There are two more specific sub-categories to the H-1B visa, one for government researcher workers (H-1B2 and high-profile fashion models (H-1B3). The H-1B visa is valid for three years and may be renewed for an additional three years. There is limit on the number of H-1B visas issued by the U.S. government each year.

In contrast, the H-2B visa program is designed for non-professional foreign workers to enter the U.S. and work in non-agricultural temporary jobs for qualified U.S. employers, or those who meet specific regulatory requirements. These jobs often are in the hospitality and tourism industries. An H-2B visa is authorized for one year, but employers may extend the visa for up to three years. This is a non-immigrant visa; once the visa expires or is no longer authorized, the immigrant must return to his or her native country. There also are annual caps on the number of H-2B visas issued each year.

When you or a loved one is facing an immigration law problem, you need legal advice and counsel from experienced Texas immigration attorneys. At Peek & Toland, we are here to help you with your immigration case. We will devote all our efforts to representing your interests, answering your questions, and calming your concerns. Don’t hesitate to contact Peek & Toland and schedule a time to meet with us today. We can help protect your rights and get you the relief that you need.

Posted in Immigration

DWI with a Child Passenger

By Peek & Toland on December 19, 2018

DWI with a child passenger is a serious charge that occurs when an individual operates a motor vehicle in a public place and the vehicle that he or she is operating is occupied by a passenger who is under 18 years of age.

A conviction for DWI with a child passenger can result in the following penalties under Texas law:

·         Fines of up to $10,000

·         Incarceration ranging from 180 days to two years

·         Driver’s license suspension ranging from 90 days to two years

·         Annual surcharge fee of $1,000 to $2,000 each year for three years


DWI with a Child Passenger

Since DWI with a child passenger is a felony offense, you also will forfeit some civil rights, including the right to vote and the right to possess a firearm.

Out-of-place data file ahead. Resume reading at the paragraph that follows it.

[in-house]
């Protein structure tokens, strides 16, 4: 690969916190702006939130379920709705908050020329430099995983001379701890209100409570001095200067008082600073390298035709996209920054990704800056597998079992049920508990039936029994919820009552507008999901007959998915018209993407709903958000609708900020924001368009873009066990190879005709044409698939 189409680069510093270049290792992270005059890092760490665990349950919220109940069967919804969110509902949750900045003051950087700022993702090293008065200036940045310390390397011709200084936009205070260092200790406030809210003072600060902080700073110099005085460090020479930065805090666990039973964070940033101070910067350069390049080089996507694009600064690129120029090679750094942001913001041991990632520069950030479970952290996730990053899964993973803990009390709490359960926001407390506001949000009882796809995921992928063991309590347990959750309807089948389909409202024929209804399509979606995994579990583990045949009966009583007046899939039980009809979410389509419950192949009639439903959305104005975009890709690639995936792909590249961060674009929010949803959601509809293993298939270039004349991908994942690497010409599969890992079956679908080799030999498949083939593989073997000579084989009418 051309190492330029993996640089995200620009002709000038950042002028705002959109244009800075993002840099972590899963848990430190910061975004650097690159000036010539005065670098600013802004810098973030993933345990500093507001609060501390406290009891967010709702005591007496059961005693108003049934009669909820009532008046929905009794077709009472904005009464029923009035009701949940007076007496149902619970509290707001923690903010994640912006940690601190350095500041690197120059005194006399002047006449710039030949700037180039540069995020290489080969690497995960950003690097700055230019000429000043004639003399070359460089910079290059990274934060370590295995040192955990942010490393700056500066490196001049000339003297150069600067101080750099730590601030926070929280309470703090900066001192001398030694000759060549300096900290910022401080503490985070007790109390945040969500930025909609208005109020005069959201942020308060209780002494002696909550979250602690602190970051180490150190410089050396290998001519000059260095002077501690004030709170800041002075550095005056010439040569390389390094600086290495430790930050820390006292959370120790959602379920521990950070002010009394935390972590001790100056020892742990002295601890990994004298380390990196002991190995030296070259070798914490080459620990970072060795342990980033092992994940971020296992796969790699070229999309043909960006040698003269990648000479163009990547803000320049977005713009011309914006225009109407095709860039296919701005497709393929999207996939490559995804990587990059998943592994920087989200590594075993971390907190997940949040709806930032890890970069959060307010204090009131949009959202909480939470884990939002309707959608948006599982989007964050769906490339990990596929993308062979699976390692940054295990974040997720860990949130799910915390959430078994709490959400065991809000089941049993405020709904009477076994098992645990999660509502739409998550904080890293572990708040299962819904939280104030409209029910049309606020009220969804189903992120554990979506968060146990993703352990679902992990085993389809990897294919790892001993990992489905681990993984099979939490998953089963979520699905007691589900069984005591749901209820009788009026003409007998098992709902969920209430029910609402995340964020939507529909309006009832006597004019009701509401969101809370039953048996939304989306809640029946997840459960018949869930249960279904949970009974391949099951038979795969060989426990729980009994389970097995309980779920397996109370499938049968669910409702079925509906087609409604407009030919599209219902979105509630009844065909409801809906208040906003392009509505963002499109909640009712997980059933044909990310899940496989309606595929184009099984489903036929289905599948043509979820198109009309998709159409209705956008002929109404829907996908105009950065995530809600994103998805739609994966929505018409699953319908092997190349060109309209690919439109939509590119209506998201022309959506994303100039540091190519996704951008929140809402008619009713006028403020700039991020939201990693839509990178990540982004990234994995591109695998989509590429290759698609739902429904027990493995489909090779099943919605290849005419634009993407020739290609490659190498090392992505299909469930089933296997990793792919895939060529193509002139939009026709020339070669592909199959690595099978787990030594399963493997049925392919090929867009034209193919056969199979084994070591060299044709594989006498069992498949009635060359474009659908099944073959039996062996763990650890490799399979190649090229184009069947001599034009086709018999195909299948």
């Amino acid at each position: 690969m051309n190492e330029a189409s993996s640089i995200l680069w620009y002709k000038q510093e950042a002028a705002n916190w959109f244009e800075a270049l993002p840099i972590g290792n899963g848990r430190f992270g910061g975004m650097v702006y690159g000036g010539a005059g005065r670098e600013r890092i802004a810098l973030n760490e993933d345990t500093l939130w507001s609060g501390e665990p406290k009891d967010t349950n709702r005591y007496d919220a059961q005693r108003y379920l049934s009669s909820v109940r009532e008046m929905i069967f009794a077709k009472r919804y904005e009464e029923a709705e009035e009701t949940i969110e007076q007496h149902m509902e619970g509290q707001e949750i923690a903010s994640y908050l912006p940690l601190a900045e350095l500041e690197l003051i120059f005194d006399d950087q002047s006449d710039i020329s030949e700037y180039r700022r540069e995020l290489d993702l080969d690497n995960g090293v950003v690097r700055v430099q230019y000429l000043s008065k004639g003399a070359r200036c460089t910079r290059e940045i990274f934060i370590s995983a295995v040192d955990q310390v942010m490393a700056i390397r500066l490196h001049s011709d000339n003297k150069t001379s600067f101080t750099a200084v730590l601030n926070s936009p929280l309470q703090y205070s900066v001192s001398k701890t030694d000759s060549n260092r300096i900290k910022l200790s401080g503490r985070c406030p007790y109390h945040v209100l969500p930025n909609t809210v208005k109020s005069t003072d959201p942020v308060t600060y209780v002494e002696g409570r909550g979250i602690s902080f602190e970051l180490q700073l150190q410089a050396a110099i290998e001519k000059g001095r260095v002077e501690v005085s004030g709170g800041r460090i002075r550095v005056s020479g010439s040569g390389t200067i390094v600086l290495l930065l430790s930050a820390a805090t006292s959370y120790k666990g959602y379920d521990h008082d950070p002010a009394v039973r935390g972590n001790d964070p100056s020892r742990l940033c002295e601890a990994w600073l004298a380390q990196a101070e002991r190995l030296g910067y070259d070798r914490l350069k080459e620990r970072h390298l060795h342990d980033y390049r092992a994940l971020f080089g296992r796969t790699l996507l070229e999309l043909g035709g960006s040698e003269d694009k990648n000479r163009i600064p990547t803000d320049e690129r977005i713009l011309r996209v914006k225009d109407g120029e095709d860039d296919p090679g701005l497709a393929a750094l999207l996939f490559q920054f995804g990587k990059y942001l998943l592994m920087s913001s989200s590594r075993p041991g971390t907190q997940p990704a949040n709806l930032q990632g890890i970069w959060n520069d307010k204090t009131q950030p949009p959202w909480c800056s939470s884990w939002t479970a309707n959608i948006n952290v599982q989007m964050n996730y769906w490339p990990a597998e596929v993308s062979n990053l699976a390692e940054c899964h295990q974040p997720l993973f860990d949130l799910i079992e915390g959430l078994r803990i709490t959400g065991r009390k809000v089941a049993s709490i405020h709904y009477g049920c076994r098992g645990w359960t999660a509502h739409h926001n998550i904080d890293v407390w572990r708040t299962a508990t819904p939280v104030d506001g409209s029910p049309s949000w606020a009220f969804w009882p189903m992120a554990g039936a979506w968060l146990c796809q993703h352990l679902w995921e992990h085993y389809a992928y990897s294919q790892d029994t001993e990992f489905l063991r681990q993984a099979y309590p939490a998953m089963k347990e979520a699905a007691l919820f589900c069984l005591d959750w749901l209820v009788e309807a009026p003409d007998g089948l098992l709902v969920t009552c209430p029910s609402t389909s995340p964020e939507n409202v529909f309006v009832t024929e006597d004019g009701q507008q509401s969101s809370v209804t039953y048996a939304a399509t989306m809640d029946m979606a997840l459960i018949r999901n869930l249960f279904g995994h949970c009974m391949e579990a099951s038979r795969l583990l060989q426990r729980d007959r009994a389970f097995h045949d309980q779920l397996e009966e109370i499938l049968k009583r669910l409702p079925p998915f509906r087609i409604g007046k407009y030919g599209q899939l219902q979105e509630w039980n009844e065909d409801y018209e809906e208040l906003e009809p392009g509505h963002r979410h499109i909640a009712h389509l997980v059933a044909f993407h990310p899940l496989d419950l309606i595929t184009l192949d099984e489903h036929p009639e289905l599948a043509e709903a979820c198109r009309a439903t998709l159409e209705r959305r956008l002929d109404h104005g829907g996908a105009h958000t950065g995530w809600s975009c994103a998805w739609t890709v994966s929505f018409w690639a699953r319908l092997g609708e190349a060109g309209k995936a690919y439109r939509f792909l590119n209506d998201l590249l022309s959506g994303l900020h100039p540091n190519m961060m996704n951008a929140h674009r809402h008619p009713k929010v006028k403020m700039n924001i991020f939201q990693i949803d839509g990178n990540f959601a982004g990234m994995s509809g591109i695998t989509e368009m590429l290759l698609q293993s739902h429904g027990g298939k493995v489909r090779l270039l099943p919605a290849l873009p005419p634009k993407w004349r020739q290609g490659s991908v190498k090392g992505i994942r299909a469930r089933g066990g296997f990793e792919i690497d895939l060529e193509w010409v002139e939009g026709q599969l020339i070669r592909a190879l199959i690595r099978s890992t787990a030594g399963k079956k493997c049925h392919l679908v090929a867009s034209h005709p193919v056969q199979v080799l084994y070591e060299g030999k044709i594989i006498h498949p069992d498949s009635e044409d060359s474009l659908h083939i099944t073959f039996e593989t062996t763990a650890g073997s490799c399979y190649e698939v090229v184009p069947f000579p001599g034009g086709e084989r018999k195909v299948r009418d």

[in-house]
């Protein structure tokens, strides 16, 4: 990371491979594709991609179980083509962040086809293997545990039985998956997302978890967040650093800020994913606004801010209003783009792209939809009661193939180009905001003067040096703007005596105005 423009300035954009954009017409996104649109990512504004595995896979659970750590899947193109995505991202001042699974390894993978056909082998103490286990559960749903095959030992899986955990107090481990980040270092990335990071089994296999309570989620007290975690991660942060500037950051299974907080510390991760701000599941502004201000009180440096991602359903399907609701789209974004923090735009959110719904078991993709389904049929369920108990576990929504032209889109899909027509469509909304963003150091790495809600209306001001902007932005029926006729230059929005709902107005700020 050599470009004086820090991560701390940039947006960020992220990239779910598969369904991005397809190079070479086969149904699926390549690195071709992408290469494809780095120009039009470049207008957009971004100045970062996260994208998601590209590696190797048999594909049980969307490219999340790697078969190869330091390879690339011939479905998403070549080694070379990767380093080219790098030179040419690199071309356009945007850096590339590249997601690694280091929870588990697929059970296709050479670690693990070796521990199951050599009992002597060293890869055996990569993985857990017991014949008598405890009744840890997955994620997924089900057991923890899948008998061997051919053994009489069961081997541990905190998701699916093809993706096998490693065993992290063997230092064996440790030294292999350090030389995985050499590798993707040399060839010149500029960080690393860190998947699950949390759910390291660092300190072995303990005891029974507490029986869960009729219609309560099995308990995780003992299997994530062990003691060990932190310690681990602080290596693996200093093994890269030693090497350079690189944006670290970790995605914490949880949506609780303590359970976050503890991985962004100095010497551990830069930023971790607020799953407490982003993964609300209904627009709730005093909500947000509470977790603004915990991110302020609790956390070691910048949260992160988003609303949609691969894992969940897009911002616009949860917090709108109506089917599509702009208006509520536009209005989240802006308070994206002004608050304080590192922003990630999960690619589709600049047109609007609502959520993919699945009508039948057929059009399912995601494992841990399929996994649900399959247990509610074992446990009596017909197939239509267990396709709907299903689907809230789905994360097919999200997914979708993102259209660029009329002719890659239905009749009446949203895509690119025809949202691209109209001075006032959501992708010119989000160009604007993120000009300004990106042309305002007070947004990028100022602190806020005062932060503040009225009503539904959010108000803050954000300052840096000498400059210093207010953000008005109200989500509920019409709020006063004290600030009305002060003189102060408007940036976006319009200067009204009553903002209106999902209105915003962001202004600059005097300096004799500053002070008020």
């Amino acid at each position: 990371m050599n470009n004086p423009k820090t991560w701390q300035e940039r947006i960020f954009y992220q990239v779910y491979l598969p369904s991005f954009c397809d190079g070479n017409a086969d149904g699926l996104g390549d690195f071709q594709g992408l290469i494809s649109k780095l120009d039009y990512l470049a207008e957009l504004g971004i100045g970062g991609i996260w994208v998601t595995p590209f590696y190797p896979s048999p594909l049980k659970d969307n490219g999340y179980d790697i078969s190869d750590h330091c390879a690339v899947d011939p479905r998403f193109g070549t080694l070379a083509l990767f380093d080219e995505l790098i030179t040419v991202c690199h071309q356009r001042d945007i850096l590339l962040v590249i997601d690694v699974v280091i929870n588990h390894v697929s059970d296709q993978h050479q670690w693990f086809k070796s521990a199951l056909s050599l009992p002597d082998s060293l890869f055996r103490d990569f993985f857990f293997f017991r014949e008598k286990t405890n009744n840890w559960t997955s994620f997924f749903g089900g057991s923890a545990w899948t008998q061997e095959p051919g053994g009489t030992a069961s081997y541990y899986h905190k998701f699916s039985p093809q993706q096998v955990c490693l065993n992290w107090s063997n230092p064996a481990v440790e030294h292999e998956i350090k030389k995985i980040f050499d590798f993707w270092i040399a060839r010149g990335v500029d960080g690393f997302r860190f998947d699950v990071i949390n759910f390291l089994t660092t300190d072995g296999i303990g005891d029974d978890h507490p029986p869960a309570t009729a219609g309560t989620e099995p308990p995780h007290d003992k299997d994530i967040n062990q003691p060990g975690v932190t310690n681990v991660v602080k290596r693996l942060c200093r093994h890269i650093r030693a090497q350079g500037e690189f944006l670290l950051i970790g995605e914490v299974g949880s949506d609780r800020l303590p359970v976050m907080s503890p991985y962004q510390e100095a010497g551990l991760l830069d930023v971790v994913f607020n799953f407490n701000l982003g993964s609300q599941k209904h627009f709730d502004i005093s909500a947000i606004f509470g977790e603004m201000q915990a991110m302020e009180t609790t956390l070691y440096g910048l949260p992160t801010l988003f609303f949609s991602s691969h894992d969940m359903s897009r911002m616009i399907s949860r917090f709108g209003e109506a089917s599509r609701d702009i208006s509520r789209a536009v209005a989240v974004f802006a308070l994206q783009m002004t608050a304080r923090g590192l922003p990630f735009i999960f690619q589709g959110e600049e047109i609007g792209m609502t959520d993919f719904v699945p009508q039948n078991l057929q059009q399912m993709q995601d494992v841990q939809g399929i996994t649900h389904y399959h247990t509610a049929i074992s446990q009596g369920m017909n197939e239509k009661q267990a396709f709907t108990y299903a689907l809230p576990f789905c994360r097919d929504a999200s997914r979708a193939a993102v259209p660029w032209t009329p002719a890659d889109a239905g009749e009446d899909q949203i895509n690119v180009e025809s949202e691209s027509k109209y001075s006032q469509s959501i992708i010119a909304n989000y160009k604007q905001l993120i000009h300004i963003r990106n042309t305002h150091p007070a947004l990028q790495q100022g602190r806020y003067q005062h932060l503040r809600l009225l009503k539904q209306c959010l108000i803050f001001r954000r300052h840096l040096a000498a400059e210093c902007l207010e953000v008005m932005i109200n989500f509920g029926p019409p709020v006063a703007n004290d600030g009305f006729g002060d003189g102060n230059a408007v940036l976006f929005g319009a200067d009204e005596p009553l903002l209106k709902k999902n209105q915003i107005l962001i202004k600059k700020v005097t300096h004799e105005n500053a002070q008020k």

Although you are likely to be released on bond following charges of DWI on a child passenger, you also are likely to face significant restrictions. For instance, you may be prohibited from driving, drinking, and using controlled substances while out on bond. In other cases, you may be subject to random drug tests. The court also could order you to install an ignition interlock device on your vehicle as a condition of your ability to drive in this situation.

Due to the severity of this charge, you could face collateral consequences of a DWI with a child passenger charge, as well. Since professionals are required to report child neglect under Texas law, a DWI with a child passenger charge could result in a report to Texas Child Protective Services (CPS). If CPS becomes involved with your family and opens a case, they could remove your child from your custody due to the dangerous situation in which you placed the child. You also could face a custody challenge from your child’s other parent, alleging that you are no longer fit to have custody of the child.

If you are facing criminal charges, you should consult with an experienced criminal defense attorney who can ensure that you raise all relevant defenses. At Peek & Toland, we are dedicated to protecting your rights and defending you any accusations of wrongdoing that you may be facing. We are here to investigate the facts surrounding your case, consider your options, and help you develop the strategy that is best designed to achieve a successful outcome in your case. Do not waste time attempting to handle legal matters on your own; contact our office as soon as you are charged with a criminal offense so that we can provide you with the help that we need.

Posted in DWI

What Crimes Make Me Potentially Deportable?

By Peek & Toland on December 18, 2018

All immigrants, including legal permanent residents or green card holders, may be subject to deportation from the U.S. if they commit a crime of moral turpitude or an aggravated felony. While these standards can be somewhat vague, court decisions over the years have helped define the specific crimes that potentially can lead to deportation proceedings.

The most common elements to an offense that qualifies as a crime of moral turpitude include fraud, larceny or theft, and an intent to harm others or property. Therefore, any type of offense that involves fraud or theft is likely to be a crime of moral turpitude. Other criminal offenses falling within this category are assault with the intent to rob or kill another, domestic violence or spousal abuse, and driving while intoxicated with aggravating factors, such as property damage or bodily injury.  


What Crimes Make Me Potentially Deportable?

There is an exception to crimes of moral turpitude that constitute “petty offenses.” A crime may qualify as a petty offense if the potential penalty could never be more than one year in prison and the most time that the individual served was six months. Thus, a shoplifting conviction, for instance, is likely to meet the petty offense exception.